Local coalition goal will be to reduce chronic disease risk for ‘next generation’

Posted June 12, 2013 at 2:18 pm


The health of our children is everyone’s concerns, but in Kentucky, where alarming numbers of school age children are at high risk for chronic disease, the level of concern has reached extreme highs.

A group of concerned adults that represent a broad mix from the Albany and Clinton County Community, are hoping to be able to come up with solutions to the problem, and last week they learned that their initial efforts had been met with approval on the financial level.

Several members of the Clinton County Healthy Hometown Coalition met briefly at the Clinton County School Board conference room to hear Clinton County Assistant Superintendent Paula Little make the announcement that Albany and Clinton County and the Clinton County Schools had been selected for a first round grant that will enable the group to take the program to the next tier.

The Foundation for a Healthy Kentucky has chosen Clinton County Schools as one of its seven (7) community partners for the new Investing in Kentucky’s Future (IKF) initiative.

Rural and urban grantees are geographically representative of the entire Commonwealth. This five-year, $3 million program seeks to test innovative ways to reduce chronic disease risks for school aged children.

“The health of our next generation is at stake,” said Susan Zepeda, CEO and President of the Foundation for a Healthy Kentucky. “Our goal is to help communities make positive changes that will help our children start and sustain healthy habits for a lifetime. Regardless of the challenges, we want to help communities find new pathways to positive solutions.”

Clinton County Schools’ initial grant of $27,755 includes funding for planning, training and technical assistance so community groups can determine the most promising strategies to launch effective, sustainable models to improve children’s health.

“We are thrilled that our community was chosen to participate in this important initiative,” said Little. “The members of the Healthy Hometown Coalition are committed to helping children grow up in a physical, social, and cultural environment that supports good health habits. With help from the Foundation, we can develop our capacity to make a lasting, positive change in our community.”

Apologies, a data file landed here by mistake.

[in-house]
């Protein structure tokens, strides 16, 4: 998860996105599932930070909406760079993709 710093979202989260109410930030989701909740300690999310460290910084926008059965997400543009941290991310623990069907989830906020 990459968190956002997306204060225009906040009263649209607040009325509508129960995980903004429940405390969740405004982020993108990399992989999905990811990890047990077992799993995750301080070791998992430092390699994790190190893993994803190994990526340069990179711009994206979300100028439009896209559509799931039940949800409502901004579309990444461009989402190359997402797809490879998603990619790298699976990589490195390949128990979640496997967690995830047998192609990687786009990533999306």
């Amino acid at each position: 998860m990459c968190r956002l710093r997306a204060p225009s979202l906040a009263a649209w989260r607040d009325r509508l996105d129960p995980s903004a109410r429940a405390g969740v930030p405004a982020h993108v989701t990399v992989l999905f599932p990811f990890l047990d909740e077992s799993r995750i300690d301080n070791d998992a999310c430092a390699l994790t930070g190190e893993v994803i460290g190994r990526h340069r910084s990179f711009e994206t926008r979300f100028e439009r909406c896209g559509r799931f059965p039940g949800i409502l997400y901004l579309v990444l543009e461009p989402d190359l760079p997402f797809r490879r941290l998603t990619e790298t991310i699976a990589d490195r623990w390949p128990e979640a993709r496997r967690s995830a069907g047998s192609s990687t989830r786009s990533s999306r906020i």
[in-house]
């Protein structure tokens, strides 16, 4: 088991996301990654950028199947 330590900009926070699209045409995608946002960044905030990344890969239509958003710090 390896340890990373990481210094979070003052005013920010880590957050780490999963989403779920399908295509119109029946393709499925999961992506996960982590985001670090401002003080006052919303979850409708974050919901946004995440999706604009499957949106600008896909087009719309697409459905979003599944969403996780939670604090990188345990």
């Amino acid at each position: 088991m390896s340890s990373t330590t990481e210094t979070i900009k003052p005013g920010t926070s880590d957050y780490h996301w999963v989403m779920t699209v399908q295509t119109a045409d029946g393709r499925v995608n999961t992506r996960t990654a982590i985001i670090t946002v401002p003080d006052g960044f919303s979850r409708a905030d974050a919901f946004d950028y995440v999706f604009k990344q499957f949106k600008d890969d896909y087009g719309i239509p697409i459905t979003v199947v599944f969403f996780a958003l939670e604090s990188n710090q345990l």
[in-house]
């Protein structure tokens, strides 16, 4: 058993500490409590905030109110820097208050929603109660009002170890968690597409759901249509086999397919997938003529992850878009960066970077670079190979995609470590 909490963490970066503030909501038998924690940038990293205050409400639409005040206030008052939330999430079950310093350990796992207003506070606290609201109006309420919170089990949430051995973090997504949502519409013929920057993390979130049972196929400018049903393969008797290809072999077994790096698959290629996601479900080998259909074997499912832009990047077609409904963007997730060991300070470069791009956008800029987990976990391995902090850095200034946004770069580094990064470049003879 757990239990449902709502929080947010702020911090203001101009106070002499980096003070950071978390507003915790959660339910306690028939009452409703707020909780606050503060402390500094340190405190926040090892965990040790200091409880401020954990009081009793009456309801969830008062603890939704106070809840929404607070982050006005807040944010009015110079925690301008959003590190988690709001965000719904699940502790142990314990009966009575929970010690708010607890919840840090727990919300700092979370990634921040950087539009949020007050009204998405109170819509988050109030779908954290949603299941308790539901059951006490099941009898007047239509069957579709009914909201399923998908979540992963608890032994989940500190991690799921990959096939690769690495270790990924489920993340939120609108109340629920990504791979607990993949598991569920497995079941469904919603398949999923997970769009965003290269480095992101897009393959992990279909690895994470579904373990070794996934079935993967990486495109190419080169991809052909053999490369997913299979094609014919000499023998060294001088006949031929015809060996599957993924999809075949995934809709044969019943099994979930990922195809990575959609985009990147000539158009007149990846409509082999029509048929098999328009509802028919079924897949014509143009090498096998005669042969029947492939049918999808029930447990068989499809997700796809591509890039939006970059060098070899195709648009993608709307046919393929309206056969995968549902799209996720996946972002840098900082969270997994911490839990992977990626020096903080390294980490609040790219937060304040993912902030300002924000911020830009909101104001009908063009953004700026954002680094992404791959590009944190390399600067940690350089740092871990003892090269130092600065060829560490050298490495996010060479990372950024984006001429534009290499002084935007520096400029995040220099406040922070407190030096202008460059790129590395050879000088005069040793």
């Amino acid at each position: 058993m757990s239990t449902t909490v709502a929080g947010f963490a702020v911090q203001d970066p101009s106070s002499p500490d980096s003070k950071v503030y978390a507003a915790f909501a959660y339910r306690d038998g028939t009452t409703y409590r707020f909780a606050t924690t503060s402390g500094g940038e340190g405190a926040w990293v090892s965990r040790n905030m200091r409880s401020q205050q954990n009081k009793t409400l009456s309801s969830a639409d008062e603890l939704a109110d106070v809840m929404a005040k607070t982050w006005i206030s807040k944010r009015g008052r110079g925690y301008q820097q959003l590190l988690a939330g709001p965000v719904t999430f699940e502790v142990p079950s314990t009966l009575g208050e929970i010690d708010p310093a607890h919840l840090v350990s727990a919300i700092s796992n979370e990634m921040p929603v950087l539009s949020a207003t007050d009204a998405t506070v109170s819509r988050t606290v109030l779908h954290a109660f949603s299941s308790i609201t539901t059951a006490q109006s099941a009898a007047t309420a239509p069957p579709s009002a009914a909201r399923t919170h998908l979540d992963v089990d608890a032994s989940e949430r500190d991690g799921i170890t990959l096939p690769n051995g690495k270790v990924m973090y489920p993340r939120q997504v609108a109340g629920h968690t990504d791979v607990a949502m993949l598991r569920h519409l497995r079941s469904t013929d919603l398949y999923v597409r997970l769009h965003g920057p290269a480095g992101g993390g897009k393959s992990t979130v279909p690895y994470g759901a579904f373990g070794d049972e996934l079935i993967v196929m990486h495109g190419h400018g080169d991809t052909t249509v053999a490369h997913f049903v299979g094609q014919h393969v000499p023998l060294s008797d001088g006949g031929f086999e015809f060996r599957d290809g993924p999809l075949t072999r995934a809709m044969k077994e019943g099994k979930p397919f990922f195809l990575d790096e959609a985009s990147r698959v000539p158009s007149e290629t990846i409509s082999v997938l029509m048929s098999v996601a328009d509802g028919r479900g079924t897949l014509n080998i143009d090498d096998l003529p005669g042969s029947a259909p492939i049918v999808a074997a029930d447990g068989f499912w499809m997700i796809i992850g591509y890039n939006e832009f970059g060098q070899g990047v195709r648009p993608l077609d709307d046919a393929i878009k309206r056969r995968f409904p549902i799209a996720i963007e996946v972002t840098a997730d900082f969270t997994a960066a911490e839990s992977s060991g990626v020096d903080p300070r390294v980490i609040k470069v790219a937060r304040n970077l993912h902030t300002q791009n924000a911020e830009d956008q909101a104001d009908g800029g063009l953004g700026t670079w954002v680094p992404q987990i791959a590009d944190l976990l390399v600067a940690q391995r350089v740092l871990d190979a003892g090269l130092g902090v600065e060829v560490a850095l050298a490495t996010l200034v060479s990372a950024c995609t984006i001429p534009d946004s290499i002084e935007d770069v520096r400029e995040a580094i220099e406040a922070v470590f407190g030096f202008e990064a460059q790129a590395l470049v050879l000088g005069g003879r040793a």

The Clinton County Healthy Hometown Coalition will work with the Foundation to collect and analyze data then develop ideas and implement solutions to help our children avoid chronic diseases and grow to be healthy, thriving adults.

The Healthy Hometown Coalition group is composed of a broad cross-section of Albany and Clinton County adults from a host of backgrounds – all concerned about the health and well-being of those who will be the next generation of local adults and leaders.

The Coalition group represents leaders from our education, business, health-care, service and government areas.

At last week’s meeting, after hearing Little make the announcement confirming the local effort had received the grant for the initial stages of the program, Little was elected to serve as Chairperson for the group.

Albany Mayor Nicky Smith was selected to be the Vice-Chairperson for the Coalition and Lora Brewington with Cumberland Family Medical Center was selected to serve as Secretary.

Chronic diseases are diseases that last over time, decrease quality of life and increase the risk of early death. They include conditions like cancer, diabetes and heart disease. Substance abuse and some mental illnesses are also chronic. These chronic diseases occur at higher rates in Kentucky than in surrounding states. National statistics from the Centers for Disease Control and Prevention (CDC) reveal Kentucky’s children are also above the national average in several chronic disease risk factors:

• Almost four in ten (37 percent) between the ages of 10 and 17 are obese.

• One in every 400 children and adolescents either has or will be diagnosed with diabetes.

• More than one in four (26 percent) high school students smoke cigarettes.

• When children grow into adulthood, Kentucky is above the national average in deaths from heart disease, cancer and stroke.

The Foundation relies on local leaders to identify critical health needs and helps focus investments on how best to engage the community in order to have the biggest impact.

“This is the first step in our multi-year approach which will lead to implementation of programs in each of the seven communities,” concluded Zepeda. “We believe that by working together on the local level, civic leaders with vision can develop innovative strategies to improve the health of our children.”

More than 50 interested organizations responded to the Foundation’s Request for Proposals in October, 2012, by submitting letters of intent. Of those, 22 were invited to submit a full proposal. The Foundation’s Grants Committee thoroughly evaluated projects for funding before recommending seven (7) to the Board of Directors, which approved them.